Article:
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Patterns and Predictors Associated With Long-Term Glycemic Control in Pediatric and Young Adult Patients with Type 1 Diabetes
Örebro University, Örebro, Sweden.ORCID iD: 0000-0003-1025-1682
Region Halland, Halmstad, Sweden.
Halmstad University, School of Information Technology.ORCID iD: 0000-0002-7453-9186
Örebro University, Örebro, Sweden; The Hospital Of Halland, Kungsbacka, Sweden.
2022 (English)In: Journal of Diabetes Science and Technology, E-ISSN 1932-2968, Vol. 17, no 5, p. 1243-1251Article in journal (Refereed) Published
Abstract [en]

Background: The development of diabetes technology is rapid and requires education and resources to be successfully implemented in diabetes care management.

Method: In an observational study, we evaluated the use of advanced diabetes technology, resource utilization, and glycemic control. The study population was 725 individuals with type 1 diabetes (T1D) living in Region Halland, Sweden. The study cohort was followed for 7 years between 2013 and 2019.

Results: Children aged 0 to 17 years were associated with significantly better glucose control than young adults aged 18 to 25 years. The mean HbA1c in children and young adults was 53 mmol/mol (7.0%) compared to 61 mmol/mol (7.7%) (P <.0001), respectively. Comorbidities such as attention deficit hyperactivity disorder (ADHD), autism, and coelic disease were associated with higher HbA1c. All groups, regardless of age and comorbidity, showed a positive effect on glucose control after visiting a dietitian or psychologist. Differences were found between the age groups in terms of more use of advanced diabetes technology and more frequent visits to a physician in children compared to young adults.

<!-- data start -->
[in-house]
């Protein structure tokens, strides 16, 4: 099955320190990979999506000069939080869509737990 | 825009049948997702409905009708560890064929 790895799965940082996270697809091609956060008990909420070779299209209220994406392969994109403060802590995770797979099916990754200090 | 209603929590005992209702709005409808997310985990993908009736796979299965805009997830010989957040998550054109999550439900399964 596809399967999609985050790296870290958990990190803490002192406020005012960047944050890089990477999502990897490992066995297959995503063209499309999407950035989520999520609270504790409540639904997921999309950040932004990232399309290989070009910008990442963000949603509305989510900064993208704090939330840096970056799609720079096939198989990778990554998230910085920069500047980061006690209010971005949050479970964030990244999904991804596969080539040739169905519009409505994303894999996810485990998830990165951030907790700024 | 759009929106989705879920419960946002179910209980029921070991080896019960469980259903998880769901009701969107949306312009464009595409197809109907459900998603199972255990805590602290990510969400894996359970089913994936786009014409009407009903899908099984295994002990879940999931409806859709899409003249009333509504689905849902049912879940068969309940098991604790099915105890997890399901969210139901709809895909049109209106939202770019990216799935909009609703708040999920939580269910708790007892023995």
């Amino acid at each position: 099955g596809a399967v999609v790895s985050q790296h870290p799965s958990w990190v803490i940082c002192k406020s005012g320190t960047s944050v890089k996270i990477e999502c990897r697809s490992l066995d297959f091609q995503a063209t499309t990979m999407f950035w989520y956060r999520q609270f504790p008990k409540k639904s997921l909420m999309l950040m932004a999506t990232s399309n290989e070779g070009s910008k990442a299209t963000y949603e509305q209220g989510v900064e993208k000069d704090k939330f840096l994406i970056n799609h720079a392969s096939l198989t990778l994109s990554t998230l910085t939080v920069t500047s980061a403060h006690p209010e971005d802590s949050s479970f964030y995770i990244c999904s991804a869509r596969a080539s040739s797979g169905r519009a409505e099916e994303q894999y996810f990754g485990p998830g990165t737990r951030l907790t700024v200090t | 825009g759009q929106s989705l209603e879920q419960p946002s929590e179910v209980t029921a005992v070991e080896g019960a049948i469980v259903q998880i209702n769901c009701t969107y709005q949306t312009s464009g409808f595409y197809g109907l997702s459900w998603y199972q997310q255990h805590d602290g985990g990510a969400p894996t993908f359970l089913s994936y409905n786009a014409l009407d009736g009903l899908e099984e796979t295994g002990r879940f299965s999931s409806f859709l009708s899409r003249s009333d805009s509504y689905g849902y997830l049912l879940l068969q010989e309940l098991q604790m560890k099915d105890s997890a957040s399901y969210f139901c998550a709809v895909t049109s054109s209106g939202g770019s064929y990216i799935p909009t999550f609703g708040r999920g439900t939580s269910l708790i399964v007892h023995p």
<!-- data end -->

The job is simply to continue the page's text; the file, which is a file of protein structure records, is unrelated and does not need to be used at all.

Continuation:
Conclusions: More frequent visits to physicians, and a visit to dietitians, and psychologists were associated with improved glucose control in individuals with T1D 0 to 25 years. Increased resources, including access to more advanced technologies, may be required in young adults with T1D. © 2022 Diabetes Technology Society.

Place, publisher, year, edition, pages
Thousand Oaks, CA: Sage Publications, 2022. Vol. 17, no 5, p. 1243-1251
Keywords [en]
CGM, diabetes management, diabetes technology, type 1 diabetes
National Category
Pediatrics
Identifiers
URN: urn:nbn:se:hh:diva-48931DOI: 10.1177/19322968221096423PubMedID: 35549729Scopus ID: 2-s2.0-85130466937OAI: oai:DiVA.org:hh-48931DiVA, id: diva2:1719805
Available from: 2022-12-16 Created: 2022-12-16 Last updated: 2023-11-28Bibliographically approved

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Galozy, Alexander

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